The San Diego Padres and Washington Nationals recalled the tragic scene after shooting outside the stadium

WASHINGTON, DC – When gunfire began to echo around National Park, the star shortstop of the San Diego Padres, Fernando Tatis Jr., quickly thought of the team’s family and friends sitting in their seats.

On Saturday night, Tatis rushed from the bench to the left field line, helped open the gates of the stands, and began to lead a group of people back to the air-raid shelter for refuge.

“Our family, relatives, children. It feels like someone needs to get them,” Tatis said on Sunday. “I think the safest place is the clubhouse. We are working hard to get our family into a safe place.”

The first half of the sixth inning of the game between the Padres and the Washington Nationals just ended in front of about 33,000 fans when several shots were heard on South Congress Street outside the stadium’s third base.

But at this moment, no one knows whether the series of rapid shots came from the inside or outside of the court.

“This hasn’t made the situation better, but if someone shoots in the stadium, the situation will be completely different,” said Ryan Zimmerman, longtime star of the Nationals.

Metropolitan Police Department Executive Assistant Chief of Police Ashan Benedict (Ashan Benedict) said that the shooting was an exchange of fire between people in two vehicles, injuring three people.

According to police reports, a woman participating in the competition was hit by gunfire while waiting for an Uber outside the park. Police officials said she had bruises on her back.

Police said the other two people who entered the hospital with gunshot wounds are in stable condition.

Padres manager Jayce Tingler was on his way to watch board referee Jordan Baker. He talked about the pitch changes in San Diego’s 8-4 lead when the shot exploded.

“He was like,’Did you hear that?'” Tingler recalled Baker’s words. “I thought,’Yes, I think so’, it records what it might happen, obviously it’s just a nightmare.”

The chaotic scene developed rapidly. When the Padres cleared the ground, some fans hurriedly left the stadium, while others evaded and tried to hide, looking for cover.

“Everyone is running. It’s crazy. You can’t figure out what’s going on. If it’s one or two people,” Tatis said. “I just want to get to the safest place and find our family.”

Tatis and teammates Manny Machado and Will Myers were praised for helping guide and even carry fans away from injury.

“The situation changed immediately,” Tatis said. “There are no more players, fans. I think everyone is an ordinary person, and humans are working hard to ensure safety.”

The game was suspended immediately and ended on Sunday. The Padres won 10-4. Washington won 8-7 in the regular season.

The game went smoothly, in sharp contrast with the previous night.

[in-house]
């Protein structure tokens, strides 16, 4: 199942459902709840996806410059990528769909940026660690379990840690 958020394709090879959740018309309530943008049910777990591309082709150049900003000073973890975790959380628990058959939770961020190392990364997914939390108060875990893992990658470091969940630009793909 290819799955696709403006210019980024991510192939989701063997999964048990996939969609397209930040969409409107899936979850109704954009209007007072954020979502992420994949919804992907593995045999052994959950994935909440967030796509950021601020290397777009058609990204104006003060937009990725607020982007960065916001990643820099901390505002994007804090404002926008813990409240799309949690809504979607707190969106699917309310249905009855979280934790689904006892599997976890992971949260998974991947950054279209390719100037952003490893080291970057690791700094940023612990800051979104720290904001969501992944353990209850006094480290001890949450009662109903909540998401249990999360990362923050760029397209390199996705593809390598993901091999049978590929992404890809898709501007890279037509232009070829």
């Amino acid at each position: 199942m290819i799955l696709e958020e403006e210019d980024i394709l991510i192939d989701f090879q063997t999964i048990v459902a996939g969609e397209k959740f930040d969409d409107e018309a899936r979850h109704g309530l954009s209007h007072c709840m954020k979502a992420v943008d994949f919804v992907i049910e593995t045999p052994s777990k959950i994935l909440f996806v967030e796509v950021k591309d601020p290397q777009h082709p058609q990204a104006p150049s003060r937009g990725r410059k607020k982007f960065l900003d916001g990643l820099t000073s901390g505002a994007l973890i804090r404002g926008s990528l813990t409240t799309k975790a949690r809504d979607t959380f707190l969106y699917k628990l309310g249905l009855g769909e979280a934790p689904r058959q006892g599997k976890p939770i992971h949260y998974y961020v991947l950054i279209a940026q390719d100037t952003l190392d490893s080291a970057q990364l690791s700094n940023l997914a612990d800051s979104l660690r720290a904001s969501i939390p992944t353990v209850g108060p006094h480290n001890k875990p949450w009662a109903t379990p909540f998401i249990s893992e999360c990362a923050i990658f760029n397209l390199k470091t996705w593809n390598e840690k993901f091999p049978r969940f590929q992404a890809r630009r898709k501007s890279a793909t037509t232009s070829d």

As the gunshots sounded, Nationals coach Dave Martinez was ensuring the safety of his players.

Martinez said: “Then I started worrying about their families and doing my best to make them understand the players.” “And I also started to worry about the fans.”

Seeing the reaction from the third base side of the stadium, the fans on the first base side also began to flee their seats. Some of them went to the fields.

“There are a group of fans, they are in our air-raid shelter, I also want to keep them safe,” Martinez said. “We let them enter through the tunnel and enter safely and try to ensure their safety. For me, this is just to protect our people and do my best to stay calm.”

Like Tinler, Martinez was emotional when he told these events.

A few minutes after the gunfire sounded, a message appeared on the National Park scoreboard stating that the incident occurred outside the park and fans should stay in the park. About 10 minutes later, the fans were instructed to leave from the midfield and right field gate.

“We started to get news that everything happened outside the stadium,” Tinler said. “That’s when we start to feel better. You will never feel better.”

In a statement on Sunday, Washington Mayor Muriel Bowser and team owner Mark Lerner stated that the police believe that “the Washington Nationals, baseball stadium, or fans are not the targets of the shooting.”

“We thank the fans for their great cooperation in the game on Saturday night. They did everything they were asked to do under very stressful conditions, as well as the police and fire emergency personnel who responded,” they said.

The Nationals announced that fans holding tickets for Saturday night can redeem for another game of the season.

“David Martinez put it best-our fans are our family. We thank each of you, and we look forward to seeing you at the National Park,” the team said.


Associated Press writer Michael Balsamo contributed to this report.

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